Ice Pop Painting

The lazy days of summer just beg for something new and exciting! My kids had a blast making and using these ice pop paints. They were able to be messy and creative while enjoying the sunshine! The colors melt and blend, making neat effects--and the only thing left is the sticks.

  1. Ages: 3 - 3

  2. 2+ hours

  3. A little messy


Materials you'll need

Step-by-step tutorial

  • Step 1

    Gather all materials. I broke the Popsicle sticks in half to make them easier for the kids to work with. We had to be careful with them because some of them had sharp edges. Make sure to closely monitor any small children.

    Photo reference of how to complete step 1

  • Step 2

    First, we filled the ice cube trays about 3/4 full with water. The first time we filled them too full and the food coloring bled together, so we dumped it and tried again with less water.

    Photo reference of how to complete step 2

  • Step 3

    Then the kids worked together to make each cube a different color. This was a great time for us to review mixing colors and how using different amounts of food coloring would make the colors lighter or darker. We made these early in the morning so we could go outside that afternoon and use them.

    Photo reference of how to complete step 3

  • Step 4

    After the kids were done making their colors, we covered the tray tightly with plastic wrap. Then, we put half of a Popsicle stick into each cube. Some of the kids had trouble pushing the sticks through the plastic wrap, so I used a knife to make a hole for them.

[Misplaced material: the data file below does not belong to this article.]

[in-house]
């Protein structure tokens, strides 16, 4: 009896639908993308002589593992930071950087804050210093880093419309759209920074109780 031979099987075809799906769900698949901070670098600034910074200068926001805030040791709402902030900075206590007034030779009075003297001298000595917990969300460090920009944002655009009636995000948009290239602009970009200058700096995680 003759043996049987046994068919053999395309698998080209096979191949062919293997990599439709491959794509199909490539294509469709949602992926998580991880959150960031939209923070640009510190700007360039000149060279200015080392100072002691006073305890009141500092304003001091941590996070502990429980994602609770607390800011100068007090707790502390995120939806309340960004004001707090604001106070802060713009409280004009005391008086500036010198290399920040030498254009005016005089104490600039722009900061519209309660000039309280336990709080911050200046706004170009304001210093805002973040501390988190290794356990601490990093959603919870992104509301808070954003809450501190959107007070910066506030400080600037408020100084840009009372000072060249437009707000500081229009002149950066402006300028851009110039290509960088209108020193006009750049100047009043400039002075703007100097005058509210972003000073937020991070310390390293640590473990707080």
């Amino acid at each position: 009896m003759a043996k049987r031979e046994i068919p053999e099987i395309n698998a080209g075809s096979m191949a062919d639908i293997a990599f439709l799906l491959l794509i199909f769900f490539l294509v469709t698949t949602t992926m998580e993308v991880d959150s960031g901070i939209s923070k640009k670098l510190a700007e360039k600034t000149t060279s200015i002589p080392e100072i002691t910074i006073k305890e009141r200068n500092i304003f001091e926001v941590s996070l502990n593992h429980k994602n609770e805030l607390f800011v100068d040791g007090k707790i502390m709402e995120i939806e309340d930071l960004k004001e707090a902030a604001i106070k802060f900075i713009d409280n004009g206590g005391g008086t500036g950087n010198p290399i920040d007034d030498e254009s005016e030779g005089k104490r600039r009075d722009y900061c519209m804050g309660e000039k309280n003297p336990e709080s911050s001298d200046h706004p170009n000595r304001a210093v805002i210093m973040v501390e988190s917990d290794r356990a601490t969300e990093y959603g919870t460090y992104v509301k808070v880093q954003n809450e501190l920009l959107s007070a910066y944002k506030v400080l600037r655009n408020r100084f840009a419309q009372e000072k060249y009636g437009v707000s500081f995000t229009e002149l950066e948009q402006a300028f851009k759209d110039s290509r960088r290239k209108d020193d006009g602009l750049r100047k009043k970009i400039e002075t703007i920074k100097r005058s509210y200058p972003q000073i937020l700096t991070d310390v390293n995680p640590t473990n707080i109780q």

Photo reference of how to complete step 4

  • Step 5

    We froze our ice paints for several hours and then took them outside to paint. The kids had a blast creating pictures with the ice paints. The youngest kids just liked rubbing the paper with their ice paints and seeing the neat colors and textures from rubbing on the driveway.

    Photo reference of how to complete step 5

  • Step 6

    My older kids were able to draw pictures with their ice paints and taught the little kids how to splatter the paper and make neat designs with the melting cubes. When we were finished, we just left our paintings to dry in the sun and picked up all the sticks that were left.

    Photo reference of how to complete step 6

  • Done!

    It was so neat to see how hard my little guys were concentrating on their paintings! This is definitely a simple activity that is worth breaking out in the warmer weather.

    Photo reference of how to complete step 7

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